A pleasant stroll back to the main pedestrian in the old town, past Jardines El Cid (El Cid gardens).

I headed inside and grabbed a table, unwittingly picking a dirty and very sticky one. I wondered if it was my arms sticking to a dirty table, or if it was the table sticking to my dirty arms. This made me wonder if anything would stick to my dirty mind? A moment of panic ensued shortly after when I couldn't find the little book I carry with me to make notes throughout the day. All of my recent memories are in there! Luckily I found it lying on a table outside.

The inside waiter was much nicer than the brusque one I encountered out on the terrace. Too bad I only understood half of what he said to me! He must be related to the guide from this morning's tour of Leon's basilica. I wanted to try the Burgos cheese as dessert, but it wasn't available here.

After dinner, i took the usual walk - Burgos is a little dead at night, but nice for a stroll; I suppose this is a statement true in pretty much all of Spain, as it's walking here is always entertaining. On the way back to the hostal, I noticed that the library is

Kids at play!
open until 11 PM!!! Spaniards definitely keep later hours than most.

Additional photos below
Photos: 24, Displayed: 24



Then over to Plaza Mayor, to settle the kebab debate - given that it was lunch time, the kebab won out. It was only a matter of time before the almighty kebab once again proved victorious!

With my stomach growling, I opted for one with double chicken and cheese. It was an extremely messy kebab, though I opted for a roll since I figured it would be less messy for such an overstuffed version. The problem was that it wasn't sealed at the bottom, so all the juices and sauce leaked all over the place. I probably used over a dozen of those crappy tiny little napkins that are popular in Europe, to clean up the mess.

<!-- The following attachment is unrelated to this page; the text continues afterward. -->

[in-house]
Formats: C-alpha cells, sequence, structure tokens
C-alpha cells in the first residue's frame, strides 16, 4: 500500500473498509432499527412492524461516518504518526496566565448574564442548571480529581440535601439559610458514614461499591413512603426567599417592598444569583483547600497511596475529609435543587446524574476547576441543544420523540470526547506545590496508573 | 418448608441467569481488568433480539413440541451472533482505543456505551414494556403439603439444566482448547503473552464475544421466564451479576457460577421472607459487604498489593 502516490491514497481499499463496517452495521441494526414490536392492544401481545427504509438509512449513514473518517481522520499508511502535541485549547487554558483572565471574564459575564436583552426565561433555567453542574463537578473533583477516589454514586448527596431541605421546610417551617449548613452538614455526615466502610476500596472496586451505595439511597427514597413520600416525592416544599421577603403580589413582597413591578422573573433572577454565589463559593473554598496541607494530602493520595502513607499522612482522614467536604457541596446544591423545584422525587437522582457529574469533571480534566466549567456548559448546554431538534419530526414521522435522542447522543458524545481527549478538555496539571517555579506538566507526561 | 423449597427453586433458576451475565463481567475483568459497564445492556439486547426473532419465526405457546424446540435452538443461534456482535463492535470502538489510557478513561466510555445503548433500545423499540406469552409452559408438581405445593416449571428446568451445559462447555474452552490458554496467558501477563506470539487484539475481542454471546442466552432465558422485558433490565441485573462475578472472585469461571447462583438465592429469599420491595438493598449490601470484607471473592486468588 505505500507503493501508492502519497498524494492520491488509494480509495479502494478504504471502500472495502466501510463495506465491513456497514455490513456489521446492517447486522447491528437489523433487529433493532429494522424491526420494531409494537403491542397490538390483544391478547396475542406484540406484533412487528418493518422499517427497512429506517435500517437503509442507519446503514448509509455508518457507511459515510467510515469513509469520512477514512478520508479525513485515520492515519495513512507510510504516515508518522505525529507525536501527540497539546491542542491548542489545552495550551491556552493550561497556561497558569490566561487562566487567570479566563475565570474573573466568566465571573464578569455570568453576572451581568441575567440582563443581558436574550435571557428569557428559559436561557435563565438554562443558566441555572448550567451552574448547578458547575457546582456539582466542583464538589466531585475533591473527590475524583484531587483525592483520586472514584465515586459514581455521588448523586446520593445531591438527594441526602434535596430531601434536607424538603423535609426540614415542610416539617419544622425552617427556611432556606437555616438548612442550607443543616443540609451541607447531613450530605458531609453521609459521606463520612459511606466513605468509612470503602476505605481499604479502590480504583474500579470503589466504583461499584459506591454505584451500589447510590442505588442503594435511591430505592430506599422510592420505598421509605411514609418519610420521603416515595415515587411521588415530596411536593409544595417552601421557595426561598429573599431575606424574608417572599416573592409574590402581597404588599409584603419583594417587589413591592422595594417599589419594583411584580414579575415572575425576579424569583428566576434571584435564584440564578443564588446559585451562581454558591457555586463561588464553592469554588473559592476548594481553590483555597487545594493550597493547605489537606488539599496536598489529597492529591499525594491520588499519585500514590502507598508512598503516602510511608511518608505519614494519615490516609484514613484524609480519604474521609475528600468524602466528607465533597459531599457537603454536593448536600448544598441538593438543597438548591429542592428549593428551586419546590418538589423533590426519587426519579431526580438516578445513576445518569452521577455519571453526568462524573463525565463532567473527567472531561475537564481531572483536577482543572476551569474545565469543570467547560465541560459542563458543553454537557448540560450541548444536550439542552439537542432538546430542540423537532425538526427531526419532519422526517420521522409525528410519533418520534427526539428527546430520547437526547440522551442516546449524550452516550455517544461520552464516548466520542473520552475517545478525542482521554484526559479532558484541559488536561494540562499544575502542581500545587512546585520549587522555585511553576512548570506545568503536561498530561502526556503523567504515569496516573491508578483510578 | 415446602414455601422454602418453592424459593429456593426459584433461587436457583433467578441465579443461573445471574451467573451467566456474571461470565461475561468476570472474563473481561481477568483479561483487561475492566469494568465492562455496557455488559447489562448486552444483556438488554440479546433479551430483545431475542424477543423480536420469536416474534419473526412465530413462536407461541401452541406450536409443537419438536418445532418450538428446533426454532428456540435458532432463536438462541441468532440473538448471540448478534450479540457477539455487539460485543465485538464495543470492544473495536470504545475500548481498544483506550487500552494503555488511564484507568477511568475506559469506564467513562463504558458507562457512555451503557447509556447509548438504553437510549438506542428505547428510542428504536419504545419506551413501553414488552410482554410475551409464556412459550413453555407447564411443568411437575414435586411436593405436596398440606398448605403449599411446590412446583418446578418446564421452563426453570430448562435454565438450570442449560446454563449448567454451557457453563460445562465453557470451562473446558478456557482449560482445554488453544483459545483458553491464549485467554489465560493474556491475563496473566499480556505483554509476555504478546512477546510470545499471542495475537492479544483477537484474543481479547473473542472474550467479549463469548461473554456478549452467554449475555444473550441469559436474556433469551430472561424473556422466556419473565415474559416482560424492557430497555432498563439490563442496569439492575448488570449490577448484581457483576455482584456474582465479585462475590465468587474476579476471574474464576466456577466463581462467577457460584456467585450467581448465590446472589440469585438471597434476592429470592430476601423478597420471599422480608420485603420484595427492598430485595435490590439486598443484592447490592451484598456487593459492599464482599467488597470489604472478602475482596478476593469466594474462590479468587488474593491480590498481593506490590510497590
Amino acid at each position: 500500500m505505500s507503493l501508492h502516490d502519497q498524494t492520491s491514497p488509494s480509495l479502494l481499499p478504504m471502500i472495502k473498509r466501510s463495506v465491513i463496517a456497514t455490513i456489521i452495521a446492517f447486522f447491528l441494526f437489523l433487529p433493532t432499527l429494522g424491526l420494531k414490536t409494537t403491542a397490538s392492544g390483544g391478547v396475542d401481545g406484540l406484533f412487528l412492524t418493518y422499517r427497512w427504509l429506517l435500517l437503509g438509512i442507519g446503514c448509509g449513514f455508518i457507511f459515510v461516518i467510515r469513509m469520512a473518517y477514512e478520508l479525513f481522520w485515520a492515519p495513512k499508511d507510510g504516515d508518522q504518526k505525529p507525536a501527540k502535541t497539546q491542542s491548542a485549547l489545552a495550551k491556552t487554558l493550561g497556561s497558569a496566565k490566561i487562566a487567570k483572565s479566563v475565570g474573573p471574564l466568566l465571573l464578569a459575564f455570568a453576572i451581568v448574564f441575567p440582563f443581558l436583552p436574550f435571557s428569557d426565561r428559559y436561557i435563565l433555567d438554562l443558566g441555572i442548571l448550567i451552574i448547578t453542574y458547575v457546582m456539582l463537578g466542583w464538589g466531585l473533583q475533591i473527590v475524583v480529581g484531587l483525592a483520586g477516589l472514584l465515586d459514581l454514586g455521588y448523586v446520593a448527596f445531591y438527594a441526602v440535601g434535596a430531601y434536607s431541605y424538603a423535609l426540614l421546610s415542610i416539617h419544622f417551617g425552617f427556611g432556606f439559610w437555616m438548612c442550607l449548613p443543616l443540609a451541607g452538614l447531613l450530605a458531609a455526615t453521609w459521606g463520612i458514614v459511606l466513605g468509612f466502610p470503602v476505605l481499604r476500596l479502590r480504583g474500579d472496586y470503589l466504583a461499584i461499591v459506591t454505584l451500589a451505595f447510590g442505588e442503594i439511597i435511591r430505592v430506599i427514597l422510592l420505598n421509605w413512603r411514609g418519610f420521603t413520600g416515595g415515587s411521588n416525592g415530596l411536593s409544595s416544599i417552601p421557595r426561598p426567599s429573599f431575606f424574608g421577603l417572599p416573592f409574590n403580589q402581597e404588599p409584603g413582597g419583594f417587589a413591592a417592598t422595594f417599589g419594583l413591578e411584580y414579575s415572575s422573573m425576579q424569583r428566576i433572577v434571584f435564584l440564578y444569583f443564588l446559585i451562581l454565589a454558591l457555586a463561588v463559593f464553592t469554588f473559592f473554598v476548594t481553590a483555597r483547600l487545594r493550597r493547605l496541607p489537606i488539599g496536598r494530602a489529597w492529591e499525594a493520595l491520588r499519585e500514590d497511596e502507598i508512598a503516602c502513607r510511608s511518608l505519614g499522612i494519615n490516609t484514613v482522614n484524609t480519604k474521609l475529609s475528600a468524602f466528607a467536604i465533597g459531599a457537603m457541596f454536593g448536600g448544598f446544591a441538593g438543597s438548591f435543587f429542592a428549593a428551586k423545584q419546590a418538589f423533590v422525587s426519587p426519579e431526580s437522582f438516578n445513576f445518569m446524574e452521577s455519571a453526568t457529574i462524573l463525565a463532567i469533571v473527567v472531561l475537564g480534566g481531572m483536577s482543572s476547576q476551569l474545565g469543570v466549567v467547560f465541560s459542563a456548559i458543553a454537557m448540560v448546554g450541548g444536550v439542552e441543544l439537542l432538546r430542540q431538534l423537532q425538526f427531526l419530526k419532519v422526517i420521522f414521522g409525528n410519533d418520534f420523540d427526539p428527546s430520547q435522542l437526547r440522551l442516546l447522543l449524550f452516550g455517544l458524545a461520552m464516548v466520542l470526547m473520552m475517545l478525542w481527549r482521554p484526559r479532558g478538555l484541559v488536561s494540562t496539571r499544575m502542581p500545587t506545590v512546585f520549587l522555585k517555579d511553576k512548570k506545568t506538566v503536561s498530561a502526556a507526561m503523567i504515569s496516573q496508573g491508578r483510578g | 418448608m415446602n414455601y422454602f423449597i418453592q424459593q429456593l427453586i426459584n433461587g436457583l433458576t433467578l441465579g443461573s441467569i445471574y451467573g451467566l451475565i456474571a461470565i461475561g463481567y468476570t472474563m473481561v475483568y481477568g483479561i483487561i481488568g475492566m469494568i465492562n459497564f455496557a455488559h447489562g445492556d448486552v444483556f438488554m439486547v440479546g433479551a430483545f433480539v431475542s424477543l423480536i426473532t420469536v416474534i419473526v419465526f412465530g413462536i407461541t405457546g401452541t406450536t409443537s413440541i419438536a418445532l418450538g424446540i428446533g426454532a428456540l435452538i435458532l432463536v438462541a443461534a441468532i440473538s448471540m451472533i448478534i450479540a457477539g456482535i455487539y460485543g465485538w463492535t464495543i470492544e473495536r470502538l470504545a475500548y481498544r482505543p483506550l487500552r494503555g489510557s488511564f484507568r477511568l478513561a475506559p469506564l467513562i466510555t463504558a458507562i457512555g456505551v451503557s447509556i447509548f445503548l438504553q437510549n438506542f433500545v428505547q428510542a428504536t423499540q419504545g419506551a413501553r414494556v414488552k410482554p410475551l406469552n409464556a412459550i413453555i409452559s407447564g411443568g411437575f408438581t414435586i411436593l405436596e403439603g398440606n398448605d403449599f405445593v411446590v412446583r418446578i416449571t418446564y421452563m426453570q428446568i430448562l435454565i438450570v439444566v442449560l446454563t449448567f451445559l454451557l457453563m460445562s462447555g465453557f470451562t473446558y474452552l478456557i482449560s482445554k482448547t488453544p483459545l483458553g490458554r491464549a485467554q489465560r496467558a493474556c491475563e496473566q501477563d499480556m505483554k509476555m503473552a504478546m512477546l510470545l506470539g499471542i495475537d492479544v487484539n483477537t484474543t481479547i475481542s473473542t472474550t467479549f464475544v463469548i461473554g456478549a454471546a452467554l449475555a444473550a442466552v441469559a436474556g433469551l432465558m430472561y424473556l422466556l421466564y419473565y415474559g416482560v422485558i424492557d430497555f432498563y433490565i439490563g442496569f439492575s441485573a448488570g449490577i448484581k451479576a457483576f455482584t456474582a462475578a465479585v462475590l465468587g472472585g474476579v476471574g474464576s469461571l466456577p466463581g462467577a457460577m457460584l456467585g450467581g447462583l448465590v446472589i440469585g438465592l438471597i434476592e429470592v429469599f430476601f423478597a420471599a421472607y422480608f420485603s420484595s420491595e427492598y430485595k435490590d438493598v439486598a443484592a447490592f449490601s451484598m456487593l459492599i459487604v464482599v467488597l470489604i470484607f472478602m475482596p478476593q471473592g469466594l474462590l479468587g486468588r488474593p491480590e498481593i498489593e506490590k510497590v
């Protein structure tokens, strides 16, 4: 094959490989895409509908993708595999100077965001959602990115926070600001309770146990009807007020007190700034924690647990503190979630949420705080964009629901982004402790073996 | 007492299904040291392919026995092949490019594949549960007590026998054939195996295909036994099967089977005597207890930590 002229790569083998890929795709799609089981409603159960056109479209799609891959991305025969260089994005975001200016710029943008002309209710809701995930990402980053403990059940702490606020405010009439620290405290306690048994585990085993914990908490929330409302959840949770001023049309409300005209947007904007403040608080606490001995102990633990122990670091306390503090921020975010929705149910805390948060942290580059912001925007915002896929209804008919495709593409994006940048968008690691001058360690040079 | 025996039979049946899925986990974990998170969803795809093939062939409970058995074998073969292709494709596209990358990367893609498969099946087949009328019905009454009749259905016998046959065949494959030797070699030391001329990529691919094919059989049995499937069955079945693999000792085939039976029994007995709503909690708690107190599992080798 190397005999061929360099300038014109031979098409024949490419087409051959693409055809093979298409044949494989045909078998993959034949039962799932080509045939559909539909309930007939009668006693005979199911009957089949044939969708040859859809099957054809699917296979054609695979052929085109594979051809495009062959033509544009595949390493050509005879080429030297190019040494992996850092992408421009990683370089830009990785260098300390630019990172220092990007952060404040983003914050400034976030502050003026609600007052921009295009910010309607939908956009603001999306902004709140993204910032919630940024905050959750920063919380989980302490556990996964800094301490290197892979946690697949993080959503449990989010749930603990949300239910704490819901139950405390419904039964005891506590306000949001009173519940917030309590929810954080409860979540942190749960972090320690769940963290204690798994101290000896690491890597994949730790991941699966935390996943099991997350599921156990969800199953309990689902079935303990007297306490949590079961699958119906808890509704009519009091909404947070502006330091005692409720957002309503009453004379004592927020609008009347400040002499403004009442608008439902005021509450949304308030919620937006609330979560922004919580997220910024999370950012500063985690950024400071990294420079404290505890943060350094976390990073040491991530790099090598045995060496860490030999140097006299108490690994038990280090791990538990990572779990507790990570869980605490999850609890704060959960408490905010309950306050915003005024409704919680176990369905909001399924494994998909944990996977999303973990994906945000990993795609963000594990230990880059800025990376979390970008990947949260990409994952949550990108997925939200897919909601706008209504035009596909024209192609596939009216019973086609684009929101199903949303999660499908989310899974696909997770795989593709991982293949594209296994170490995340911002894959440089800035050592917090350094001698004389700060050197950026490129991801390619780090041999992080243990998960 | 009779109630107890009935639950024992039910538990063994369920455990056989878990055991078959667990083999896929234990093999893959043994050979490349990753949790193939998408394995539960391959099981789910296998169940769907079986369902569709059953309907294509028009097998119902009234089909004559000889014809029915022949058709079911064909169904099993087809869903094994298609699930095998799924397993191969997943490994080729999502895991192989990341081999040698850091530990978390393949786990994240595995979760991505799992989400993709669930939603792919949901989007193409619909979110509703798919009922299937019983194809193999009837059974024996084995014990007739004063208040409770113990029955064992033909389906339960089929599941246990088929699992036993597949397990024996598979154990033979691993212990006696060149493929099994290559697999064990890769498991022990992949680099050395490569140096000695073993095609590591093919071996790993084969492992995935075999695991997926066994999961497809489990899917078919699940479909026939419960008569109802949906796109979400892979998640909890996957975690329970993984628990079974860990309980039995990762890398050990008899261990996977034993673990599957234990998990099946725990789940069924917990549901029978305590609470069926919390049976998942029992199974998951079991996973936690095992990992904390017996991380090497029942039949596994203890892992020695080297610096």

The kebab was decent, and nice with a glass of Mahou beer.

Cafe Gotica - I never ate here, but had to take a picture because it's a restaurant that actually has vegetarian options beyond a very crappy salad! This is probably the ONLY restaurant in ALL of Spain that offers it!

I can't imagine those shoes being all that comfortable, especially carrying all that weight that comes with such a large backpack.

I do NOT want to lose another backpack clip, so i'm going to start buckling up the belt when it's stored down below in bus.

Burgos - statue of El Cid, a legendary warrior from the region. They say that his wife actually strapped his dead body and sent him into battle, to inspire his troops and scare the enemy. I theorize that she was just too cheap to pay for the funeral.

Paseo Espolon, a promenade along the river Arlanzon that is a picturesque spot for a walk.

Through the promenade, to the gate to the old town.

The too-cool entrance to the old town.

Dusk shot of the gate.

The cathedral.

Dinner - a basket of bread was placed in front of me and it wasn't bad, but did have a bit of an odd flavour to it. The paella was only ok, as it didn't have much meat and the mussels were gritty, but sweet. The paella didn't have the crisp crust that forms on the pan, which is considered one of the best parts of the dish. The chicken pieces were pretty tasty.

They must be running low on shrimp, because they only gave me half!

Cathedral at night.

Cool fountain, where the water drips from the edges of the umbrella, simulating rainfail running off of it. Kind of haunting at night, don't you think?

Ferrero gelato - decent.

Obviously, these dates must have some historic significance for Burgos. I took this picture so that I would remember to look up these dates when I get home. I'll probably forget to do it.

Only 13 degrees tonight - positively frigid for Spain!